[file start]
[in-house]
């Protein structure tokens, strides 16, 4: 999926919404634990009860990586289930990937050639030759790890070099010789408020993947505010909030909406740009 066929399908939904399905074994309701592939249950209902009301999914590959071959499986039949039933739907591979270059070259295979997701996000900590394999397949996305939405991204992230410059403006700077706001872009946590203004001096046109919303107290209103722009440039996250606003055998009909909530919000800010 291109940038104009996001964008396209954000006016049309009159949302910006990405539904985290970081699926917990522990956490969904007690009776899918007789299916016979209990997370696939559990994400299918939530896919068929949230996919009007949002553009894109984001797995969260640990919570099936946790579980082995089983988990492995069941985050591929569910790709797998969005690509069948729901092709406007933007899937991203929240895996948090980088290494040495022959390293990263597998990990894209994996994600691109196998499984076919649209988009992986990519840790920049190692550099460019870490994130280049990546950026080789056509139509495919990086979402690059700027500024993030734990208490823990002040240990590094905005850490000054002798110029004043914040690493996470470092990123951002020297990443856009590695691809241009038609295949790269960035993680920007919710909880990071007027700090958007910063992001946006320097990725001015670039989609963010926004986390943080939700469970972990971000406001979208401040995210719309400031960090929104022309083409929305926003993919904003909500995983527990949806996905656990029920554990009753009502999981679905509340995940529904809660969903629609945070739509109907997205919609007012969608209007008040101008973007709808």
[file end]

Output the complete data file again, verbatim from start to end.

[in-house]
């Protein structure tokens, strides 16, 4: 999926919404634990009860990586289930990937050639030759790890070099010789408020993947505010909030909406740009 066929399908939904399905074994309701592939249950209902009301999914590959071959499986039949039933739907591979270059070259295979997701996000900590394999397949996305939405991204992230410059403006700077706001872009946590203004001096046109919303107290209103722009440039996250606003055998009909909530919000800010 291109940038104009996001964008396209954000006016049309009159949302910006990405539904985290970081699926917990522990956490969904007690009776899918007789299916016979209990997370696939559990994400299918939530896919068929949230996919009007949002553009894109984001797995969260640990919570099936946790579980082995089983988990492995069941985050591929569910790709797998969005690509069948729901092709406007933007899937991203929240895996948090980088290494040495022959390293990263597998990990894209994996994600691109196998499984076919649209988009992986990519840790920049190692550099460019870490994130280049990546950026080789056509139509495919990086979402690059700027500024993030734990208490823990002040240990590094905005850490000054002798110029004043914040690493996470470092990123951002020297990443856009590695691809241009038609295949790269960035993680920007919710909880990071007027700090958007910063992001946006320097990725001015670039989609963010926004986390943080939700469970972990971000406001979208401040995210719309400031960090929104022309083409929305926003993919904003909500995983527990949806996905656990029920554990009753009502999981679905509340995940529904809660969903629609945070739509109907997205919609007012969608209007008040101008973007709808």